Space blankets

It was made from Nasa but we use it everyday life

Why did NASA make _ _ _ _ _ _ _?

First developed by NASA in 1964 for the US space program, the material consists of a thin sheet of Plastic that is coated with a metallic Reflecting agent, making it metallize usually gold or silver in color, which reflects up to 97% of radiated heat.

For use in space, polyimide kapton,substrate is usually employed due to its resistance to the hostile space environment, large temperature range (cryogenic to −260 °C and for short excursions up to over 480 °C), low outgrassing (making it suitable for vacuum use) and resistance to ultraviolet radiation. Aluminized , with foil thickness of 50 and 125 µm, was used on the Apollo lunar module The polyimide gives the foils their distinctive amber-gold color.

Space blankets are made by vaccum desposting a very precise amount of pure aluminum vapor onto a very thin, durable film substrate.NASA made it for astronauts to sleep better and to stay warm in space . Space blanket were also used to protect things that are fragile and space blankets are very thick.

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How does this technology help us today

We use it for emergencies like to signal and used in first aid kit
  1. The obvious – wrapping in it for warmth.
  2. Use as an extra layer in sleeping bag for warmth.
  3. Stringing up as a signal device – not too tight – so it creates movement in the wind and increases your chance of being seen.
  4. Place it on the ground as a signal device and fold in different patterns to communicate a message.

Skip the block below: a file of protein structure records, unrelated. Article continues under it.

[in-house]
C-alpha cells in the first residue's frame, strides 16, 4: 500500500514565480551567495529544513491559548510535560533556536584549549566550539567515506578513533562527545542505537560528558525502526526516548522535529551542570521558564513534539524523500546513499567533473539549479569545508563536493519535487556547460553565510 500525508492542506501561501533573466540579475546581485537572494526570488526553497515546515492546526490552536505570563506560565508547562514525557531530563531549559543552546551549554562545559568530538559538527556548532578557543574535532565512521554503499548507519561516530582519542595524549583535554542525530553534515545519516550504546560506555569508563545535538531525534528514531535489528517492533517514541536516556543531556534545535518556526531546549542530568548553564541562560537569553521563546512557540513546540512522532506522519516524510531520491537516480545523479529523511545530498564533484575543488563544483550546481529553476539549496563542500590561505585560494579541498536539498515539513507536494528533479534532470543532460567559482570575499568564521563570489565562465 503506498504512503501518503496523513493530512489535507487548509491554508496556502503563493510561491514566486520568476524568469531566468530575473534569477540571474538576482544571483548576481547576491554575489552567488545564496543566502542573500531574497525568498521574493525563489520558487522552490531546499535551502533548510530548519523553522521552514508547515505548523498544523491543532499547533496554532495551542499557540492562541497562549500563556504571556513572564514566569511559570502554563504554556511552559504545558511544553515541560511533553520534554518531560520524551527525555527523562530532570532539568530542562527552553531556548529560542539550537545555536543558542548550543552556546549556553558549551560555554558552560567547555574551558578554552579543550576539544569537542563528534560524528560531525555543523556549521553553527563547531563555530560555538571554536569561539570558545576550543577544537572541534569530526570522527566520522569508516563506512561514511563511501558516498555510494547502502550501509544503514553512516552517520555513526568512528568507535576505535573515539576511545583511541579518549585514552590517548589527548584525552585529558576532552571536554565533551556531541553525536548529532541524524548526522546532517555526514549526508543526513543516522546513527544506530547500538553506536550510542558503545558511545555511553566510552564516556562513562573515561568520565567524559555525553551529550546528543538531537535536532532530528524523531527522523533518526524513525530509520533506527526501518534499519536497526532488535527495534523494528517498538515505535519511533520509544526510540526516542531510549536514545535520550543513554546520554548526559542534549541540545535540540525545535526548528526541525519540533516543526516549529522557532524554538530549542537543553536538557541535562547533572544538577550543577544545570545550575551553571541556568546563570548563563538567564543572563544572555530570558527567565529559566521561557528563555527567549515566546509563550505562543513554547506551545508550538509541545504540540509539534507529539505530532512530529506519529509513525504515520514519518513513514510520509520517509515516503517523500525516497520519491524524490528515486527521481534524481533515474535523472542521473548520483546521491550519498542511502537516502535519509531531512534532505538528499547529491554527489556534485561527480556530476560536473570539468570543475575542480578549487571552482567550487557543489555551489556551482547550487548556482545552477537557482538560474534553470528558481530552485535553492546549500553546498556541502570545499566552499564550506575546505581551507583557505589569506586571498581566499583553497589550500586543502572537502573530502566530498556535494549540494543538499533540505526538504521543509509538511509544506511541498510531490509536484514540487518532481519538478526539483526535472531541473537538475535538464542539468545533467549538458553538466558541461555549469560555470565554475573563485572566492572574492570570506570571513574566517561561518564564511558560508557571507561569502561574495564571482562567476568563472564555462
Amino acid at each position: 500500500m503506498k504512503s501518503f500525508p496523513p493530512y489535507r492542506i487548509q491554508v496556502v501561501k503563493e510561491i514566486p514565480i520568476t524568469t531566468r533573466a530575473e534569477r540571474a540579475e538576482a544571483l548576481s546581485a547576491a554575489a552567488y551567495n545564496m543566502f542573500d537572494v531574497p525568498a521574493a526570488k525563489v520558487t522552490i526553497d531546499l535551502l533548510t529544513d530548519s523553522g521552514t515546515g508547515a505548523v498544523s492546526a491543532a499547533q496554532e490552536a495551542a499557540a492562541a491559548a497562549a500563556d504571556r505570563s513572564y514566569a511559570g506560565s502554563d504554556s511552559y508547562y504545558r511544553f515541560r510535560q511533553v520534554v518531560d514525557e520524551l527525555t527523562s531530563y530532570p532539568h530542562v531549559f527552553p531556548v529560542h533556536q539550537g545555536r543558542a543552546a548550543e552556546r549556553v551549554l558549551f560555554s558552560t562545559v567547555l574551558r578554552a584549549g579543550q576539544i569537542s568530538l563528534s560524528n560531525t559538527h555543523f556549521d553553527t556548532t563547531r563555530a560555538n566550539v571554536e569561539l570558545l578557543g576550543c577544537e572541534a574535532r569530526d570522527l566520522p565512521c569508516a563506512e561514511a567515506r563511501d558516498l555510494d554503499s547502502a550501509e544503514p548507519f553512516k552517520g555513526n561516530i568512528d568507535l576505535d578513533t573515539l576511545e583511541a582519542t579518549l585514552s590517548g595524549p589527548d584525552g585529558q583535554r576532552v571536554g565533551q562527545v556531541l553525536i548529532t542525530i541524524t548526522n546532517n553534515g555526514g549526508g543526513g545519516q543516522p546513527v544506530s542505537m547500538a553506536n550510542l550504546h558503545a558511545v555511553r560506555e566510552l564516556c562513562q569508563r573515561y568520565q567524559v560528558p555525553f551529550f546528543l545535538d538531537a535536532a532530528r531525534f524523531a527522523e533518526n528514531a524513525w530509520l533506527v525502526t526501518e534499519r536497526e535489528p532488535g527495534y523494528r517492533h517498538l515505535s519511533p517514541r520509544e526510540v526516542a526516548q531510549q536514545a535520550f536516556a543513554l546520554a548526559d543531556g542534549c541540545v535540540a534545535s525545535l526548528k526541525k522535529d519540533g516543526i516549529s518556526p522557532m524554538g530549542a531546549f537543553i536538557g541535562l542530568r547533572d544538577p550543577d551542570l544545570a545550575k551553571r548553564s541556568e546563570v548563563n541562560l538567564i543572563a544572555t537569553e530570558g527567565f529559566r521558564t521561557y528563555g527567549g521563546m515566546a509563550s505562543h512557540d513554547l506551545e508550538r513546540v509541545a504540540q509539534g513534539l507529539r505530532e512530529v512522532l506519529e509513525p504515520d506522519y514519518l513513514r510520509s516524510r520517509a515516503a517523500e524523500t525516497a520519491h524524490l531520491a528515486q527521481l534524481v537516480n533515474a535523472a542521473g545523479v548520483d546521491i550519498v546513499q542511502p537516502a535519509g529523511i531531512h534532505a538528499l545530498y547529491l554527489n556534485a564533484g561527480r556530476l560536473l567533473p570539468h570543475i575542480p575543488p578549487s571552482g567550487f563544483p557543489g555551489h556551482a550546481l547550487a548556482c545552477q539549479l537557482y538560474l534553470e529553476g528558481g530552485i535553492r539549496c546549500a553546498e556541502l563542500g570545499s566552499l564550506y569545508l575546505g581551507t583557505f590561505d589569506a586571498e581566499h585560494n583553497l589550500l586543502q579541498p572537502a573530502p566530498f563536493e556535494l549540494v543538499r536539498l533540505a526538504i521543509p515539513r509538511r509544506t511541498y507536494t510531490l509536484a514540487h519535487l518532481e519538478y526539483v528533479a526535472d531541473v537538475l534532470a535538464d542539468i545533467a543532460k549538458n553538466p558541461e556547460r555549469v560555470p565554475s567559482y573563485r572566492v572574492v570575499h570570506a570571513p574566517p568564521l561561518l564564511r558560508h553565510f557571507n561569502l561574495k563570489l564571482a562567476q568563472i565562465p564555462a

5. Melt snow by placing small amounts on space blanket in the sun and funnel into a container.
  6. Small rain shelter: over the corners of blanket.
  7. Use as material to write on, given you have a marker.
  8. Twist for extra rope material.
  9. Build a to carry small items.
  10. Twist and loop it through pants, and tie to make a belt.
  11. Tie off ends to create air space for an improvised flotation device.
  12. Cut off small pieces as part of lure to catch fish (they like shiny materials).
  13. Use sticks and foil to create a cup and boil water. Hold over the flame but not so close that it burns the foil. (The melting point of Mylar is listed at 254° C.)
  14. Use blanket as aluminum foil to warm food near the coals of a fire.
  15. Create a sling.
  16. Use as a tourniquet.
  17. Use as a compression bandage.
  18. Put in your kids’ backpack carrier to give them additional warmth.
  19. Use as gaiters, by wrapping around leg – secure with duct tape.
  20. Using as a pack liner (inside) or cover (outside) to keep clothes dry in rainy weather.
  21. Twist into an antenna to boost cell phone, radio, or TV reception.
  22. Improvised survival lingerie – be creative.
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